With less than five weeks to go before the Pennsylvania primary, the blistering attacks between Republican gubernatorial candidates Scott Wagner and Paul Mango are getting more intense and personal.
In the latest exchange, Wagner’s daughter Katharine speaks directly into the camera answering a Mango ad that calls Wagner a “deadbeat dad.”
“Paul Mango is a disgrace,” Katharine Wagner says in the ad. “Mango is taking a decade-old dispute and twisting the truth. Mr. Mango, you’re not half the man my father is. Take down your disgusting ads and apologize.”
Mango spokesman Matthew Beynon said the campaign will not take down the ad in question and stands by its content.
The “deadbeat dad” charge is included in a 30-second spot which makes a series of attacks on Wagner’s character. It says Wagner was “hauled into court and ordered to pay $800,000 in back alimony and child support.”
The charge dates back to Wagner’s 2008 divorce. His ex-wife’s attorneys charged that Wagner had understated his income, and a judge concluded he had. But there’s no evidence he’d missed a child support payment.
That case didn’t involve Katharine Wagner, and Beynon said the ad did not refer her in any way.
“Our reference was to a different daughter,” Beynon said.
Wagner has served in Pennsylvania’s Senate since 2014, but he and Mango are both wealthy businessmen who’ve each pumped $6 million into their campaigns.
That allowed them to make heavy TV ad buys, which began with positive biographical spots, progressed to attack ads on a variety of policy issues, and have now become intensely personal.
Attacks on character and record sometimes occur in races where candidates have similar policy views and have to draw distinctions in other ways.
I asked Jon Delano, a columnist for the Pittsburgh Business Times who teaches public policy at Carnegie Mellon University, whether there are sharp policy differences between Wagner and Mango.
“Well, they would have you believe that there are,” Delano said. “But I haven’t seen any direct evidence that they are anything but the conservatives that they claim to be.”
Of course, Wagner and Mango aren’t the only candidates in the race.
Laura Ellsworth, a high-powered attorney and civic leader in Pittsburgh, has so far stayed above the fray — and below the radar to much of the public.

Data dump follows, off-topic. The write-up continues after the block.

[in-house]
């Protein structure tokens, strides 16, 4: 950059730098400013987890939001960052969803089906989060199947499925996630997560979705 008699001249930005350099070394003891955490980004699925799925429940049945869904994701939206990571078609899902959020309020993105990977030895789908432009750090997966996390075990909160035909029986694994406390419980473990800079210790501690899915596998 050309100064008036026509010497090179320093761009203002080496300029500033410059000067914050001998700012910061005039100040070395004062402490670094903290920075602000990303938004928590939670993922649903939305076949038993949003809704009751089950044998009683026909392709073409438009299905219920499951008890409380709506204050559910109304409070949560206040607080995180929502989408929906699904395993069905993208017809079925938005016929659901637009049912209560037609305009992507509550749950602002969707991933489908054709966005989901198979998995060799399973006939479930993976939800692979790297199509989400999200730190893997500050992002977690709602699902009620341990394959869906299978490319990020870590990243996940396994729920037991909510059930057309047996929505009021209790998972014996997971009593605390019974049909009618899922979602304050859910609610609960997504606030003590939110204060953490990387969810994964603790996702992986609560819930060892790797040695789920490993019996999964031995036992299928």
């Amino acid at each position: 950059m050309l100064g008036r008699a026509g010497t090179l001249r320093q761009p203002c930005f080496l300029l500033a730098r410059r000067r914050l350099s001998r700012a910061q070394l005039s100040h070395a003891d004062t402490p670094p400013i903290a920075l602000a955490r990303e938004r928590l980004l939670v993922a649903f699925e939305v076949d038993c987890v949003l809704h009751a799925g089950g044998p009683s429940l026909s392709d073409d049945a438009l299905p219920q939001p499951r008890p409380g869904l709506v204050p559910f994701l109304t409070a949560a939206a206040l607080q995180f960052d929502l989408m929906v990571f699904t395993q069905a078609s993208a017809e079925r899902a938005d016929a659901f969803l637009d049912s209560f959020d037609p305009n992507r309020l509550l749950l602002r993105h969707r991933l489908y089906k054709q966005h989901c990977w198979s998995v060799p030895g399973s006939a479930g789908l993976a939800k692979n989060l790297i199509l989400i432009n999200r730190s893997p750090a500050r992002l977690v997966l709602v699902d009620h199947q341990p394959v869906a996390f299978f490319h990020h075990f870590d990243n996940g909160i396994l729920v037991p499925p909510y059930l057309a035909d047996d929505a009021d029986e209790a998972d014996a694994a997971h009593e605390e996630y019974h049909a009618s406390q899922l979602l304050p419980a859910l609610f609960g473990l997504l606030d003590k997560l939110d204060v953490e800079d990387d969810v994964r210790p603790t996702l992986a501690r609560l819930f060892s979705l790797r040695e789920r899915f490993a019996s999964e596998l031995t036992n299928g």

She doesn’t have the personal wealth to bankroll the ads Mango and Wagner have, but she said in an interview that’s not how most voters want to pick the next governor.
“I don’t think the governor’s office is for sale,” Ellsworth said. “I don’t think anybody wants it to go to the highest bidder. I think they want it to go to the person who shows the character and leadership and focus on the issues that impact real people.”
Ellsworth hasn’t yet placed TV ads, which is the quickest way to become known in this sprawling state. She said she’ll be on TV later in the campaign when voters are more focused.
If the air wars between Mango and Wagner continue to intensify, Delano said, it could help Ellsworth on primary day.
“If you’re a Republican voter, you’ll see three names on the ballot,” Delano said. “Two of them are men who are essentially attacking each other day and night, so you just might opt for that third person who’s on the ballot who hasn’t engaged in any of that stuff.”
The most recent campaign finance reports showed that, as of March 26, Ellsworth had $434,158 on hand. Mango had $3.2 million, and Wagner had $6.2 million.
What’s ahead? Mango’s ad calling Wagner a deadbeat dad finished with an announcer saying, “coming soon, violent Wagner.” That was accompanied by brief audio of a physical confrontation Wagner had on the campaign trial with an opposition “tracker,” someone assigned to videotape all his public comments.
I asked Baynon if the Mango campaign would be coming out with a “violent Wagner” ad.
Yes, he said, and it wouldn’t be based on any one incident, but would show Wagner as “a violent, unhinged individual, going back decades.”
The winner of the GOP primary will face incumbent Democrat Gov. Tom Wolf in November.